‘Winning Eleven’ no more: ‘FIFA 10’ takes the football crown

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‘Winning Eleven’ no more: ‘FIFA 10’ takes the football crown

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There was a time when the FIFA series of soccer video games failed to live up to the experience offered by rival Konami’s Winning Eleven franchise, which was before the PlayStation 3 offered die-hard soccer fans realistic game play. We gamers once scoffed at the FIFA series, which offered decent graphics but couldn’t deliver realistic game play - at least not to the extent of Winning Eleven, which Konami now calls Pro Evolution Soccer in Europe and the United States.

But that has changed since “Winning Eleven 8” was released in 2007. Gradually, FIFA shed its shallow arcade feel, beginning to capture the nuances of the pitch. Today, the FIFA franchise has surpassed Winning Eleven in virtually every department - a difficult thing for a longtime Winning Eleven fan like me to admit.

With “FIFA 10,” the series has started setting the standard in its genre.

For starters, FIFA looks much more realistic in terms of player information. That is partly because EA Sports has taken the trouble to acquire official licenses from most every significant soccer league in the world, something Konami has failed to do.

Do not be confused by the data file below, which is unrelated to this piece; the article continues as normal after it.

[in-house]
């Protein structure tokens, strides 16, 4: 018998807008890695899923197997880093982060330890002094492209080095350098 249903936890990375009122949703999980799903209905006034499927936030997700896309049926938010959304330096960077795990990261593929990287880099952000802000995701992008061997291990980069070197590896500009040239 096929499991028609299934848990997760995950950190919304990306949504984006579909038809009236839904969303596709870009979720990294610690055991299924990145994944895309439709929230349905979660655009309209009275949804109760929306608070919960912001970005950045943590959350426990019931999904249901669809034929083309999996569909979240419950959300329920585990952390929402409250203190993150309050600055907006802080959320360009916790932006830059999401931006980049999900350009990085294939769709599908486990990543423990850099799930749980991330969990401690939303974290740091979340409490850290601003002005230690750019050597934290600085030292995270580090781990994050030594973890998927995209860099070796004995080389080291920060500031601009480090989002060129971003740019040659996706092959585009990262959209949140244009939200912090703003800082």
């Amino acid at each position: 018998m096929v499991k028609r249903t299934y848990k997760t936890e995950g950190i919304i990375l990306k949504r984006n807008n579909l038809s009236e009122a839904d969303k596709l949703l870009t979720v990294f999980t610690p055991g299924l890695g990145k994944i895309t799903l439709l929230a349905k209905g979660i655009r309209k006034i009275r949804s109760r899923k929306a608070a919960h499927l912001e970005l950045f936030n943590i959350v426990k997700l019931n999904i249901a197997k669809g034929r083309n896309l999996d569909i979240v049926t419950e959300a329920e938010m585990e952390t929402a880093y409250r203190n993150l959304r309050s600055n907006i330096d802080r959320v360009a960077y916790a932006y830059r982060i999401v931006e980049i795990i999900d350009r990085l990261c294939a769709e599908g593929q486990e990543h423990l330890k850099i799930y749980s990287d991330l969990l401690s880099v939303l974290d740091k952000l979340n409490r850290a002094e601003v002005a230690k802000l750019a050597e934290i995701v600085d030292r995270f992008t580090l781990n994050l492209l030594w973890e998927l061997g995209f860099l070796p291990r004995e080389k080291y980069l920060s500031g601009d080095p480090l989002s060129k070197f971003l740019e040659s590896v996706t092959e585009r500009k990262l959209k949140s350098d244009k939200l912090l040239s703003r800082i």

Attention to little details is another area in which FIFA excels. For instance, the crowd in the background is much more diverse looking, adding to the overall experience. Superb music and sound effects, plus fluid running commentary, will help gamers forget they’re looking at a computer simulation. In short, the presentation of FIFA 10 is just unmatched.

Winning Eleven was never strong in the presentation department, but gamers forgave those shortcomings because the gameplay was so excellent. But that formula isn’t working on the PS3 anymore. Konami’s utter failure to use the system’s strong graphics engine to its full potential has become so difficult to ignore that it’s almost an insult to the player. Meanwhile, the FIFA developers have worked hard to build thrilling gameplay to match their series’ strong graphics.

Player movement is very smooth thanks to incredibly fluid 360-degree control, while the AI is no pushover either. Winning a game at the easiest level is a piece of cake, but anything beyond that requires a true understanding of strategy, and some passing and hard work on the gamer’s side. If you don’t move your players to create space and passing lanes, the chances of winning a match are slim, because defenders will be positioned to foil your play.

All this adds up to make FIFA 10 the best soccer game on the market. Winning Eleven may have ruled my heart back in the day, but I’m willing to leave behind old loyalties to play this varied, challenging and fun newcomer.

FIFA 10

Developer: EA

Genre: Sports

Platform: PC, PS2, PS3(reviewed), Wii, Xbox 360

Rating: 9 out of 10


By Brian Lee [africanu@joongang.co.kr]
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